piclist 2001\01\31\163652a >
Thread: Fitting Curvaceous Curves
face picon face BY : Olin Lathrop email (remove spam text)

> The question is, I'd like a simple mathematical function that I can
> implement in a PIC that can tell me how good my "fit" of my estimated data
> to my real world data is.  This is sort of a statistics question:  how can
> you tell, mathematically, when two data sets follow the same curve, and if
> not, how close they are?
> I've tried some simple items.  First I tried sum of the differences
> the two curves at each X data point.  The result is that a really bad
> fitting curve can have a sum-of-differences of zero if it crosses
> symmetrically.  Also tried minimizing average of the differences, and
> of differences. (these allow big negative numbers)  and sum of absolute
> value of differences (Same problems as sum of differences)   None of these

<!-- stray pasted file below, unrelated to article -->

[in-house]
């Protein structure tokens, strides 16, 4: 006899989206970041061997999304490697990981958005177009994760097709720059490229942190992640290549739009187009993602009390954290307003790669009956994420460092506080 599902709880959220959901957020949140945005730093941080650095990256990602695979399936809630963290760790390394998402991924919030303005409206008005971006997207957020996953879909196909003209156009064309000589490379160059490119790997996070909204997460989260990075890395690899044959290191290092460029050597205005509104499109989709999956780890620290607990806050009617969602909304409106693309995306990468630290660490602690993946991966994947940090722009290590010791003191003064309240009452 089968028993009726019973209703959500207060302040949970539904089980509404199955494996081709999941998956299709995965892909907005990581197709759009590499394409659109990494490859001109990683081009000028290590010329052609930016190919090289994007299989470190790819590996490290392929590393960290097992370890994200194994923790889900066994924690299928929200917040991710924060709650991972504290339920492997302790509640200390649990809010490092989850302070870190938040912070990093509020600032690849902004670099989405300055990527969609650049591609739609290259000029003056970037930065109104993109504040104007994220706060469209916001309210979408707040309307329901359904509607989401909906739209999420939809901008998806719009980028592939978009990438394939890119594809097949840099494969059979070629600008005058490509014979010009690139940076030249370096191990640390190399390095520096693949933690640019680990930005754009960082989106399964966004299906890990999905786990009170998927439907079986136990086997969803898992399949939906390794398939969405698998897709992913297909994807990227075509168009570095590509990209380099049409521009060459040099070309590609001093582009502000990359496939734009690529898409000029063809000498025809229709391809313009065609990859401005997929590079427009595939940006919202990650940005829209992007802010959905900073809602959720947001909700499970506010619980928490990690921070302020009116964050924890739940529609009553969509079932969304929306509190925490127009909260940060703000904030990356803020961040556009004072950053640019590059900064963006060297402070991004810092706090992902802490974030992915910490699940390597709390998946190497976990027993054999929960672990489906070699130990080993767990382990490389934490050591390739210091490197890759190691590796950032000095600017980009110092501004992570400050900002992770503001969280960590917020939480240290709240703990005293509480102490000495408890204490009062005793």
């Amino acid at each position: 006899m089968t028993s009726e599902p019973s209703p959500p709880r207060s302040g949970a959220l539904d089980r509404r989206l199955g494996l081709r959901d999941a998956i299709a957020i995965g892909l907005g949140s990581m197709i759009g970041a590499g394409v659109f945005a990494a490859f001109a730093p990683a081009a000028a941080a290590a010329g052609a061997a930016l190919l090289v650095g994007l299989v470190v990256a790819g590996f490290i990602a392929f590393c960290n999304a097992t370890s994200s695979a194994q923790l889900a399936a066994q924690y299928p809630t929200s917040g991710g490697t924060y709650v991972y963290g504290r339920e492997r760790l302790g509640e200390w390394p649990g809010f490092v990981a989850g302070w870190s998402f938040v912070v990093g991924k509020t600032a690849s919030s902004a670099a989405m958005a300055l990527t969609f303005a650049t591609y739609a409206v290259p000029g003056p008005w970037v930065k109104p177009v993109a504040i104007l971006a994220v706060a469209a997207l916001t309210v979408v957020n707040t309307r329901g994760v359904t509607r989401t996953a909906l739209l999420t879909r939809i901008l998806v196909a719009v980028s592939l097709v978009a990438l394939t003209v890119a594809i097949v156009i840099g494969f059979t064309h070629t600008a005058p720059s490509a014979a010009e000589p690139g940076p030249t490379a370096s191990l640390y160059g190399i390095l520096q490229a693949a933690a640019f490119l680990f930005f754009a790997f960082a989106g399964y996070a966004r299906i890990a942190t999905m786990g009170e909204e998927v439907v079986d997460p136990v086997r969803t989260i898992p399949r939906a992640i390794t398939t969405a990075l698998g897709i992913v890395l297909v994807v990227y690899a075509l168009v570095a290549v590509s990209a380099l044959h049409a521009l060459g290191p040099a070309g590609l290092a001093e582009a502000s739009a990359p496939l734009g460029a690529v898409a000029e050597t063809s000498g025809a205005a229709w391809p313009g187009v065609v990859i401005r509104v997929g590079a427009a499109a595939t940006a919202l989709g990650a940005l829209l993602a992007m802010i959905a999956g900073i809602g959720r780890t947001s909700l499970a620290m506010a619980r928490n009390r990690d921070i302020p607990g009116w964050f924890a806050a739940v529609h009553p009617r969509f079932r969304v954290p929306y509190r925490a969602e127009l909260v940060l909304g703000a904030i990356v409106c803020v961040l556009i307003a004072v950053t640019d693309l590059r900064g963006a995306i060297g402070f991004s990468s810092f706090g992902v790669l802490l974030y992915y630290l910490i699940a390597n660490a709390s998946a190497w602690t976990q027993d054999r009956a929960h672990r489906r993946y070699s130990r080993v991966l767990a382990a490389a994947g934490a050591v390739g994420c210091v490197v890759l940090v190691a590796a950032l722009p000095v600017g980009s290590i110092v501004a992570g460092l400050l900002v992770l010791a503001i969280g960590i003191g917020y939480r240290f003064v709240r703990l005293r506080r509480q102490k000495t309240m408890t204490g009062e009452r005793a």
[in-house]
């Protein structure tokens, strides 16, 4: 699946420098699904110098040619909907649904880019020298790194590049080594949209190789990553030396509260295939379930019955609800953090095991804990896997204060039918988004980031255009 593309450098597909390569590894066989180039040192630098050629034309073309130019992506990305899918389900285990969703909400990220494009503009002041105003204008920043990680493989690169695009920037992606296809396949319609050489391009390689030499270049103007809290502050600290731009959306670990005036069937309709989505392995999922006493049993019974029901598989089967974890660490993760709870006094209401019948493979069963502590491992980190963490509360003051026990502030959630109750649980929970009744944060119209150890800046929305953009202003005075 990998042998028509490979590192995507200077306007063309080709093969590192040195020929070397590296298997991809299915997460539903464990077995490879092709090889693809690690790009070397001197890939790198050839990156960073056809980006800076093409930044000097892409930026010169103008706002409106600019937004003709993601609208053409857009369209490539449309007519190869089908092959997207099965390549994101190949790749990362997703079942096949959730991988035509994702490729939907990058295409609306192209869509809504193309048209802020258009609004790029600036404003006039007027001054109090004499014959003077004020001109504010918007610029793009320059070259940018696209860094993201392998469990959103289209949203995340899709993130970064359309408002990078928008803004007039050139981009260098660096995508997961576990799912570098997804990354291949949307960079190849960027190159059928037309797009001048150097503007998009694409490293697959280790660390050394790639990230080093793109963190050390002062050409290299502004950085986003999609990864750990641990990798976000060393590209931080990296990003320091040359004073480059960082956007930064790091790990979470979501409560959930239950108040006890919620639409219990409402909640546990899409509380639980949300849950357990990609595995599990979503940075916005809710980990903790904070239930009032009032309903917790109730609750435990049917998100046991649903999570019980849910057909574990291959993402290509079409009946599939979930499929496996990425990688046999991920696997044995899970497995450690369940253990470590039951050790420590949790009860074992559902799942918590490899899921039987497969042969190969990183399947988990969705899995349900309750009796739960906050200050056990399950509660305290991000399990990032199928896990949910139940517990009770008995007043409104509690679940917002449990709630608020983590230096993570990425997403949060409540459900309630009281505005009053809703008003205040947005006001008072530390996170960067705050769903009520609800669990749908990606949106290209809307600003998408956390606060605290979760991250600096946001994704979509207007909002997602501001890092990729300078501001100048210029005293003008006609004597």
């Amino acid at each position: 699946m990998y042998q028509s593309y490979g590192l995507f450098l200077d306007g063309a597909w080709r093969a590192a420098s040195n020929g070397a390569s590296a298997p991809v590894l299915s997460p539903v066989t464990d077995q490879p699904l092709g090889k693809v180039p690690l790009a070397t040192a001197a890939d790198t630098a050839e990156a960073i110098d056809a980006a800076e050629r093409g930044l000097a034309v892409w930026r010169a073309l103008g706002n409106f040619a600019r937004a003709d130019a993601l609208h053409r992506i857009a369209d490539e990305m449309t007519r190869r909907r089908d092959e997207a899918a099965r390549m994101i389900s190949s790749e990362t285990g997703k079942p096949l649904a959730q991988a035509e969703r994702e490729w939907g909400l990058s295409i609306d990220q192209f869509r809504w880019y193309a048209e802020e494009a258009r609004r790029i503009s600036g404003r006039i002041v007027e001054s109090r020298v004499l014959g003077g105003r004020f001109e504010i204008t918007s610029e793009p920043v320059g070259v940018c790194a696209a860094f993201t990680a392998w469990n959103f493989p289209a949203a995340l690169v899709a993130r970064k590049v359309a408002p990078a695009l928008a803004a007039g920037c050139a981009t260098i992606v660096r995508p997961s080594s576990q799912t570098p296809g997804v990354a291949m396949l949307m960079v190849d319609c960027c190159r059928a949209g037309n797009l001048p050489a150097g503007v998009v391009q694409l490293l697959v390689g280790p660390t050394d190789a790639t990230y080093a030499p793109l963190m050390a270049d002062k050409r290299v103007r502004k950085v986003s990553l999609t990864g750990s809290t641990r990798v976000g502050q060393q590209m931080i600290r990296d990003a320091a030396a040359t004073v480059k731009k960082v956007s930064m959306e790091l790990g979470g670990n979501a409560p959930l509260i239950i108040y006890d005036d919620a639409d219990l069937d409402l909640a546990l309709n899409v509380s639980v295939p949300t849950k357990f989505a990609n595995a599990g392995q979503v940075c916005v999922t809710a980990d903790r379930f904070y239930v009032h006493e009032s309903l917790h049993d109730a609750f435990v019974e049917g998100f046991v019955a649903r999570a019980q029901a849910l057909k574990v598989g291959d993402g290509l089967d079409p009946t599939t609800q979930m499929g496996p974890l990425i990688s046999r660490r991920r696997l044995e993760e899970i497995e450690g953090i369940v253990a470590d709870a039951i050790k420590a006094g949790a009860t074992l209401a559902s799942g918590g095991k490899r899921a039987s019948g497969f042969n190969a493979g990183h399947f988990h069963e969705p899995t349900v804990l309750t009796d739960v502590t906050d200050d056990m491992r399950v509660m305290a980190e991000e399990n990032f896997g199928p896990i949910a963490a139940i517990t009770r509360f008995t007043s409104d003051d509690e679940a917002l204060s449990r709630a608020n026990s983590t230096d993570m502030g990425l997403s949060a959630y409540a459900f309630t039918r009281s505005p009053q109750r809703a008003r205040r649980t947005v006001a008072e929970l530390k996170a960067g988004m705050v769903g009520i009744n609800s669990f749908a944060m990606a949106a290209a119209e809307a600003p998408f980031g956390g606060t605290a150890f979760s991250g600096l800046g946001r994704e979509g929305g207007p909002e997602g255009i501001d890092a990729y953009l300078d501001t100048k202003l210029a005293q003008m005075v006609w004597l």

> really gives a good indication.

My first knee jerk reaction is to do a sum of square differences.  For
linear metric that describes overall error, I would take the square root of
the summed result, but you still have a monotonic metric without the square

I also don't see why the sum of absolute value of differences should suffer
from the symmetric error problem.

Olin Lathrop, embedded systems consultant in Devens Massachusetts
(978) 772-3129, spamolin@spam@spam.....embedinc.com, http://www.embedinc.com

http://www.piclist.com hint: To leave the PICList

<000b01c08bc7$b9aa6a80$260bf6cd@pc> 7bit

See also: www.piclist.com/techref/index.htm?key=fitting+curvaceous
Reply You must be a member of the piclist mailing list (not only a www.piclist.com member) to post to the piclist. This form requires JavaScript and a browser/email client that can handle form mailto: posts.
Subject (change) Fitting Curvaceous Curves

month overview.

new search...